“Self-sabotage” she called it. She said it’s what I did–what I described as flying high in the clouds and then jerking myself down on my face before anyone else could.
I suppose she was right.
Because a year and a half ago, a friend looked at me and said, “You’re really ok with being broken. But maybe you should learn to be ok with being whole.”
I was crushed, naturally. Who, me? Whole? Do the two even go together?
I struggled with that string of words. I journaled about it, stared into the distance thinking over it, got angry about it. I wondered if other people saw me in the same broken way I felt about myself. Perhaps parading broken pieces is in fact a self-fulfilling prophecy.
Back to the self-sabotage moment, which has happened in more recent weeks. I’m learning my lesson, I promise.
See, the problem is that once everything seems to be going fine–once anxiety’s claws aren’t digging into my skin–I wonder if in fact things aren’t fine. Things can’t be fine, because things are often very wrong. In my mind at least. Though anxiety is far from enjoyable, it’s a mindset in which I’ve learned to survive. When it’s gone, so is a sense of security–and that’s when I yank myself from the heights onto my face. Better to fall when I’m closer to the ground than to nosedive it from the heavens, right?
Underneath the surface of a broken exterior is an insatiable desire for people pleasing.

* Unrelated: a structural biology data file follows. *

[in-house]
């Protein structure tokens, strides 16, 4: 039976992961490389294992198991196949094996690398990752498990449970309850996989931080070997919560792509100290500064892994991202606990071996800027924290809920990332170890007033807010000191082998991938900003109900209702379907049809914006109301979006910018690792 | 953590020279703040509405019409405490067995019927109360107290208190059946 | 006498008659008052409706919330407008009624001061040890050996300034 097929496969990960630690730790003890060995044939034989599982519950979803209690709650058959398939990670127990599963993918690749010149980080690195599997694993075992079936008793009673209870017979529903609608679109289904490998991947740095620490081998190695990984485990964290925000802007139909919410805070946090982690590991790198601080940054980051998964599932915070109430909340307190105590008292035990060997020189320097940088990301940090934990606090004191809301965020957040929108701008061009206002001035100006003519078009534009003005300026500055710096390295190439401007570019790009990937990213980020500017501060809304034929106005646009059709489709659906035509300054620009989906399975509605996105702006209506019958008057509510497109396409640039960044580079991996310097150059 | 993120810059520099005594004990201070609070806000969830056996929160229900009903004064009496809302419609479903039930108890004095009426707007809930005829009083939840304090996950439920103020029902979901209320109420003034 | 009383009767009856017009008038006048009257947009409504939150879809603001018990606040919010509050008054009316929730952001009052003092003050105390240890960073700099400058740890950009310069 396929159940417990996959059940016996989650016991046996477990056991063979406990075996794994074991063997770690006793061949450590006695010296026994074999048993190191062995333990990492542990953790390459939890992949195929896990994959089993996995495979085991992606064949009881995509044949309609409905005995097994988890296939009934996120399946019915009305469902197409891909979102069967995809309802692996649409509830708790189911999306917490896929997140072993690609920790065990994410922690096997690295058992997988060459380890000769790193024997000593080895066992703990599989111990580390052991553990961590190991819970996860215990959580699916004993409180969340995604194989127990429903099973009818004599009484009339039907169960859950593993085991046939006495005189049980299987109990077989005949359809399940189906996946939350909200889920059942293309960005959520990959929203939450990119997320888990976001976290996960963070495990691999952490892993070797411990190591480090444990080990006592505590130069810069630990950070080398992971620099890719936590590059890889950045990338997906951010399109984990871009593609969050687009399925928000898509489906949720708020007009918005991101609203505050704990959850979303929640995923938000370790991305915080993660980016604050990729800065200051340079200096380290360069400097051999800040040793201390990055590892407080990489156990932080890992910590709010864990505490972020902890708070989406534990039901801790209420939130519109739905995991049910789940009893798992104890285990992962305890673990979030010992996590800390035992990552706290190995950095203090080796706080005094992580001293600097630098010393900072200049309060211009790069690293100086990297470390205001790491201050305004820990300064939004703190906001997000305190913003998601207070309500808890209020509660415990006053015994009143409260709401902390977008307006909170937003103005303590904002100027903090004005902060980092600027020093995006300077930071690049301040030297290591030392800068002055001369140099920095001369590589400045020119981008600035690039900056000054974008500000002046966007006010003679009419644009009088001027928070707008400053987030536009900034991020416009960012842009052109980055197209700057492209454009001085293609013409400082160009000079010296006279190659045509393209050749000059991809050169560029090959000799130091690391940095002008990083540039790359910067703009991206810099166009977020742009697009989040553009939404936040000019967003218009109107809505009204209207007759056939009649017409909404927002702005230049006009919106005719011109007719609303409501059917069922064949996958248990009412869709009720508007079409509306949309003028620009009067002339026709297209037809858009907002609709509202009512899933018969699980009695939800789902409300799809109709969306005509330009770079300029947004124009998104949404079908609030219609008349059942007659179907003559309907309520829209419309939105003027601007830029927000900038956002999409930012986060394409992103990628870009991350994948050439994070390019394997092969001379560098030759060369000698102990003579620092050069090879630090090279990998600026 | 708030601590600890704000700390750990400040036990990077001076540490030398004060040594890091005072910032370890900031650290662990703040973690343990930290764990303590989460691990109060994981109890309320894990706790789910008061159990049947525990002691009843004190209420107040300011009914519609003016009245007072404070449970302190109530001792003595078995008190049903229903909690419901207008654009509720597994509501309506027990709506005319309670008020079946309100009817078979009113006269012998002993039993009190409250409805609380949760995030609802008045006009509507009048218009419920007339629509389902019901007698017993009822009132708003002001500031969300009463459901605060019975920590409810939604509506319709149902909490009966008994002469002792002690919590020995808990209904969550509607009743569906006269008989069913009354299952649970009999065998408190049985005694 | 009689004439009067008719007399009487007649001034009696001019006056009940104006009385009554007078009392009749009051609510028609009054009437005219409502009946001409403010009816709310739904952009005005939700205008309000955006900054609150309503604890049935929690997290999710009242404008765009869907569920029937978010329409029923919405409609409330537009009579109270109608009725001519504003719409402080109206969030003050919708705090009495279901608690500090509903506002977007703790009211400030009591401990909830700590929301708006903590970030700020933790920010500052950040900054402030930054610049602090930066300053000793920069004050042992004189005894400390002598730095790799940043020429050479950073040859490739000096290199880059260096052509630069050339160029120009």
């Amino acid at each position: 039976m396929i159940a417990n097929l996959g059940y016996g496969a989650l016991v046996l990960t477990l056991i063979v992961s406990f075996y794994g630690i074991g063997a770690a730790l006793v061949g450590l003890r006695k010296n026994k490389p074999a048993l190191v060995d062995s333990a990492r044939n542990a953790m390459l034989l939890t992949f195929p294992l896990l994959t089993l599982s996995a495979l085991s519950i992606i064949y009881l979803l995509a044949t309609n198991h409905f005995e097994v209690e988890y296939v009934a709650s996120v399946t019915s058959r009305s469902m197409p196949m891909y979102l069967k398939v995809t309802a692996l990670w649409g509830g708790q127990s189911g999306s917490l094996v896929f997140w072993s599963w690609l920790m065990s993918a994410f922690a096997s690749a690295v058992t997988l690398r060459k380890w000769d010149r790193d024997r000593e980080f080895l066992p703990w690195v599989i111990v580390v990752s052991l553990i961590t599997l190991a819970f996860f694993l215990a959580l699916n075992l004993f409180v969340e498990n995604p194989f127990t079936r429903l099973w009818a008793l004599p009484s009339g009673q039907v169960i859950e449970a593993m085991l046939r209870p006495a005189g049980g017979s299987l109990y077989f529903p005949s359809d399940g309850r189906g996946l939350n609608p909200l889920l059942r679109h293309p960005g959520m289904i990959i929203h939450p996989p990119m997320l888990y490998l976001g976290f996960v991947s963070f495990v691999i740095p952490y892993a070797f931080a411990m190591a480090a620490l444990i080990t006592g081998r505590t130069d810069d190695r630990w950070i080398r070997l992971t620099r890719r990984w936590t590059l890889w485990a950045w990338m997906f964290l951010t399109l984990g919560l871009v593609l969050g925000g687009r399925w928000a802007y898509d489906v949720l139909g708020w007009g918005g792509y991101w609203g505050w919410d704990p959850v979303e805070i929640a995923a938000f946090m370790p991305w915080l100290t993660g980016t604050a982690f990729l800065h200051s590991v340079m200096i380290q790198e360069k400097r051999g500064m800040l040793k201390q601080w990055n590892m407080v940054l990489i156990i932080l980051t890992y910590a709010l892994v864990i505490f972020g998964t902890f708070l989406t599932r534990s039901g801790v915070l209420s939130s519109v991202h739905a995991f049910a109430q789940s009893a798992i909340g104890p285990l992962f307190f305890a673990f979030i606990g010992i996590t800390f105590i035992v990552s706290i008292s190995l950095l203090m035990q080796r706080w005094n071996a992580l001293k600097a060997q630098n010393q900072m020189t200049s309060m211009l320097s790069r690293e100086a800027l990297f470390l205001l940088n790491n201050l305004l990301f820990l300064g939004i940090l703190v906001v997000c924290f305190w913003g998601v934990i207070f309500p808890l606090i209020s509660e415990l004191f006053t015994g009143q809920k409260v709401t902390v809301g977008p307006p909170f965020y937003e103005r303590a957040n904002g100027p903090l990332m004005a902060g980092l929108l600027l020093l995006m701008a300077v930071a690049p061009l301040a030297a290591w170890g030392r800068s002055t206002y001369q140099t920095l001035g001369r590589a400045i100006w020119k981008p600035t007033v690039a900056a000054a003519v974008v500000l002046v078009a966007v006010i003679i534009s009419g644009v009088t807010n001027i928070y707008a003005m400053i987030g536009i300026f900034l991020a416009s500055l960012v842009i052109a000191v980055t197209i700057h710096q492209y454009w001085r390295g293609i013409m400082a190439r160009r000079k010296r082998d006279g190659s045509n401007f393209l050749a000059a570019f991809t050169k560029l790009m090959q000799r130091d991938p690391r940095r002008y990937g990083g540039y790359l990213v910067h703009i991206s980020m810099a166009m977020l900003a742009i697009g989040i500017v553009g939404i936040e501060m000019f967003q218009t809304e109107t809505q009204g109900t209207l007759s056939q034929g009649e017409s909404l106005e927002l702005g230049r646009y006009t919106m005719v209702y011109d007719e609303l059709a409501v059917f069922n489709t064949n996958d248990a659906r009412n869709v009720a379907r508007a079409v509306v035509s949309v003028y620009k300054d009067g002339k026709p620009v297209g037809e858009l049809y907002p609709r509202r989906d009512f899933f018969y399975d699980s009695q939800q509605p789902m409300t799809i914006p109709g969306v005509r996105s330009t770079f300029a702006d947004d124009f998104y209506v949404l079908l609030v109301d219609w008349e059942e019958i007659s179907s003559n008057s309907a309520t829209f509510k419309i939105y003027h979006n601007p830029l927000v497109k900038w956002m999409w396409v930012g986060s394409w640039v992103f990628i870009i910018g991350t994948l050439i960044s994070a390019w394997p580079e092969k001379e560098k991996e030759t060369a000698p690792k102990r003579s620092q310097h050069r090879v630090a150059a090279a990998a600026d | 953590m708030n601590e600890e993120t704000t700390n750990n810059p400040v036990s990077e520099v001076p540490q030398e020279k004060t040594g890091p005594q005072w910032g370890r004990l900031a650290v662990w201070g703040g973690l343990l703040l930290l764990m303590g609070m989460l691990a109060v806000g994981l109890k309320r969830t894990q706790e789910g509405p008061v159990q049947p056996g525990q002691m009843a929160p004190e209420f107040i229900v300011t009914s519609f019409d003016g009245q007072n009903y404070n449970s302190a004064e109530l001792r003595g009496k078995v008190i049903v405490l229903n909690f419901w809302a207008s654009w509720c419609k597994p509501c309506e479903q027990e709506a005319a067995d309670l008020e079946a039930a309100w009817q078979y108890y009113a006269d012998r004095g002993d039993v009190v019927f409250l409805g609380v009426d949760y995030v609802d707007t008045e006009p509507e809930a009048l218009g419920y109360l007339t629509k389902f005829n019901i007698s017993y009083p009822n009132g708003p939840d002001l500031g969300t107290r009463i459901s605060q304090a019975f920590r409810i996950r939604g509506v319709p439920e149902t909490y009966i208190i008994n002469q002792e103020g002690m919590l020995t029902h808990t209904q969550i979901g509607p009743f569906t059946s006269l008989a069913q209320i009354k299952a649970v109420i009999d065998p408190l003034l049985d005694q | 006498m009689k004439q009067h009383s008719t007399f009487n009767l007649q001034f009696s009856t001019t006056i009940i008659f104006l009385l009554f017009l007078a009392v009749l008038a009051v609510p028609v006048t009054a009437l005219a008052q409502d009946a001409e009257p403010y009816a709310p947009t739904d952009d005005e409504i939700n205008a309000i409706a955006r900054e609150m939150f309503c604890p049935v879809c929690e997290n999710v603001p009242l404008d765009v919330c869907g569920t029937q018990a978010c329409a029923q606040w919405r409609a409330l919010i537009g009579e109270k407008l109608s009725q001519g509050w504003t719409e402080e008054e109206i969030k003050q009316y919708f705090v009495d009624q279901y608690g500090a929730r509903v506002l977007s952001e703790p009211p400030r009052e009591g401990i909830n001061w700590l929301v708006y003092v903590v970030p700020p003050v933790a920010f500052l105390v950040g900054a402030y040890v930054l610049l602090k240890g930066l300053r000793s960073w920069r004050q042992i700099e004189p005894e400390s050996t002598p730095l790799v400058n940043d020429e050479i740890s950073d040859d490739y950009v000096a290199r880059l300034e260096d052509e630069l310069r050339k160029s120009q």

We praise people pleasing. We define it as something it’s not. ‘Cause it’s not actually caring for other people, it’s straight up self-sabotage.
It’s selfishness to the core.
It’s a lack of a backbone.
It’s my anxiety controlling my decisions, not my actual need for health and personal wellness.
For too long, I’ve encouraged brokenness. I’ve celebrated–with good intentions–caring for others and keeping the peace to the point of people pleasing. But there comes a time when we must fully grow into our spines and stand up a little taller and say, “No. I don’t agree with that.”
There comes a time when being whole is in fact very beautiful, and believing that anxiety’s not always around the corner out to get you is truth. There comes a time when someone you admire says, “you self-sabotaged; now pick yourself up off the floor and get moving.”
Let’s say no more often, and connect our broken pieces. Let’s stand taller and eat the ice cream cone and be ok with flying high in the clouds every once in a while.